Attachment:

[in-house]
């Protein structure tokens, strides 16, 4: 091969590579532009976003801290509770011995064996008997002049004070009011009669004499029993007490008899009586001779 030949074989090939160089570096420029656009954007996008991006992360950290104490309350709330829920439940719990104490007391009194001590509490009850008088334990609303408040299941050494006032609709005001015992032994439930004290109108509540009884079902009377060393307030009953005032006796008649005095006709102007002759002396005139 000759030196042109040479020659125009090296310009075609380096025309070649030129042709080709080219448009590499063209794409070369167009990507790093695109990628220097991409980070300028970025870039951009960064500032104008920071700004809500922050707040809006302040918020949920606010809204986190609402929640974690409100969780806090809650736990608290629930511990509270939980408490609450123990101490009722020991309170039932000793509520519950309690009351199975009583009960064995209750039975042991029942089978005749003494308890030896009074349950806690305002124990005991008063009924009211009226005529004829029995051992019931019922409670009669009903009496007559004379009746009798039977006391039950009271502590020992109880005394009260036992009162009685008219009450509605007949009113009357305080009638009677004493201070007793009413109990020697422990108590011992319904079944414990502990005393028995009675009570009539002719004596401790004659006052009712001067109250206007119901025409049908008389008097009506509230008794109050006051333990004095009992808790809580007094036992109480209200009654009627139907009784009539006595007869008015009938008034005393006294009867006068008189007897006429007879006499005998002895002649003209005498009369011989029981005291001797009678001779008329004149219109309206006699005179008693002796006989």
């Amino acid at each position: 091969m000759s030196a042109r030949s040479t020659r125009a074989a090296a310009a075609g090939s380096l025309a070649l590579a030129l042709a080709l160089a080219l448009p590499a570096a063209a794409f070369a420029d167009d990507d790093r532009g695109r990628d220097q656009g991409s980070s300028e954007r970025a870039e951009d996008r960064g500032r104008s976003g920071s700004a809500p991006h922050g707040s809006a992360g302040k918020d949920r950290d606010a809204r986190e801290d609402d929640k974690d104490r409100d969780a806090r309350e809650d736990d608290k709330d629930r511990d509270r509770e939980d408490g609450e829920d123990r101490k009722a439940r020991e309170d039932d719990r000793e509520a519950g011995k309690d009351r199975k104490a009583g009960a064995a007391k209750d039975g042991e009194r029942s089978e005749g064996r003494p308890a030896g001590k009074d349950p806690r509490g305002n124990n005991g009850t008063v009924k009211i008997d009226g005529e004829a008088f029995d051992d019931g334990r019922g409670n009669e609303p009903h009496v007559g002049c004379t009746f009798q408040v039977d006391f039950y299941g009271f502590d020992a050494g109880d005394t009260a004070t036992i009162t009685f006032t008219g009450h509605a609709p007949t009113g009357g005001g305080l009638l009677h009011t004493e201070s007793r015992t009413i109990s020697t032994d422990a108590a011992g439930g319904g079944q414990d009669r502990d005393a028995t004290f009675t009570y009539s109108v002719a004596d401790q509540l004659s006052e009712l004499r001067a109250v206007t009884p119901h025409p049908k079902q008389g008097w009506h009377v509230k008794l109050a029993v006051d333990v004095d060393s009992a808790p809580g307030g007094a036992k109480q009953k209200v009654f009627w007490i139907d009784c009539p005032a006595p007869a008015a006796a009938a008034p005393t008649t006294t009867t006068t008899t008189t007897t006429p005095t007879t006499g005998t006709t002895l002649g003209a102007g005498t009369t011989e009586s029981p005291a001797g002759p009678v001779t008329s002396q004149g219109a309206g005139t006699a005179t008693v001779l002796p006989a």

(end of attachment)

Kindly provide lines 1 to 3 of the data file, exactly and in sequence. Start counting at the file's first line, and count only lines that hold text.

[in-house]
């Protein structure tokens, strides 16, 4: 091969590579532009976003801290509770011995064996008997002049004070009011009669004499029993007490008899009586001779 030949074989090939160089570096420029656009954007996008991006992360950290104490309350709330829920439940719990104490007391009194001590509490009850008088334990609303408040299941050494006032609709005001015992032994439930004290109108509540009884079902009377060393307030009953005032006796008649005095006709102007002759002396005139 000759030196042109040479020659125009090296310009075609380096025309070649030129042709080709080219448009590499063209794409070369167009990507790093695109990628220097991409980070300028970025870039951009960064500032104008920071700004809500922050707040809006302040918020949920606010809204986190609402929640974690409100969780806090809650736990608290629930511990509270939980408490609450123990101490009722020991309170039932000793509520519950309690009351199975009583009960064995209750039975042991029942089978005749003494308890030896009074349950806690305002124990005991008063009924009211009226005529004829029995051992019931019922409670009669009903009496007559004379009746009798039977006391039950009271502590020992109880005394009260036992009162009685008219009450509605007949009113009357305080009638009677004493201070007793009413109990020697422990108590011992319904079944414990502990005393028995009675009570009539002719004596401790004659006052009712001067109250206007119901025409049908008389008097009506509230008794109050006051333990004095009992808790809580007094036992109480209200009654009627139907009784009539006595007869008015009938008034005393006294009867006068008189007897006429007879006499005998002895002649003209005498009369011989029981005291001797009678001779008329004149219109309206006699005179008693002796006989």
């Amino acid at each position: 091969m000759s030196a042109r030949s040479t020659r125009a074989a090296a310009a075609g090939s380096l025309a070649l590579a030129l042709a080709l160089a080219l448009p590499a570096a063209a794409f070369a420029d167009d990507d790093r532009g695109r990628d220097q656009g991409s980070s300028e954007r970025a870039e951009d996008r960064g500032r104008s976003g920071s700004a809500p991006h922050g707040s809006a992360g302040k918020d949920r950290d606010a809204r986190e801290d609402d929640k974690d104490r409100d969780a806090r309350e809650d736990d608290k709330d629930r511990d509270r509770e939980d408490g609450e829920d123990r101490k009722a439940r020991e309170d039932d719990r000793e509520a519950g011995k309690d009351r199975k104490a009583g009960a064995a007391k209750d039975g042991e009194r029942s089978e005749g064996r003494p308890a030896g001590k009074d349950p806690r509490g305002n124990n005991g009850t008063v009924k009211i008997d009226g005529e004829a008088f029995d051992d019931g334990r019922g409670n009669e609303p009903h009496v007559g002049c004379t009746f009798q408040v039977d006391f039950y299941g009271f502590d020992a050494g109880d005394t009260a004070t036992i009162t009685f006032t008219g009450h509605a609709p007949t009113g009357g005001g305080l009638l009677h009011t004493e201070s007793r015992t009413i109990s020697t032994d422990a108590a011992g439930g319904g079944q414990d009669r502990d005393a028995t004290f009675t009570y009539s109108v002719a004596d401790q509540l004659s006052e009712l004499r001067a109250v206007t009884p119901h025409p049908k079902q008389g008097w009506h009377v509230k008794l109050a029993v006051d333990v004095d060393s009992a808790p809580g307030g007094a036992k109480q009953k209200v009654f009627w007490i139907d009784c009539p005032a006595p007869a008015a006796a009938a008034p005393t008649t006294t009867t006068t008899t008189t007897t006429p005095t007879t006499g005998t006709t002895l002649g003209a102007g005498t009369t011989e009586s029981p005291a001797g002759p009678v001779t008329s002396q004149g219109a309206g005139t006699a005179t008693v001779l002796p006989a």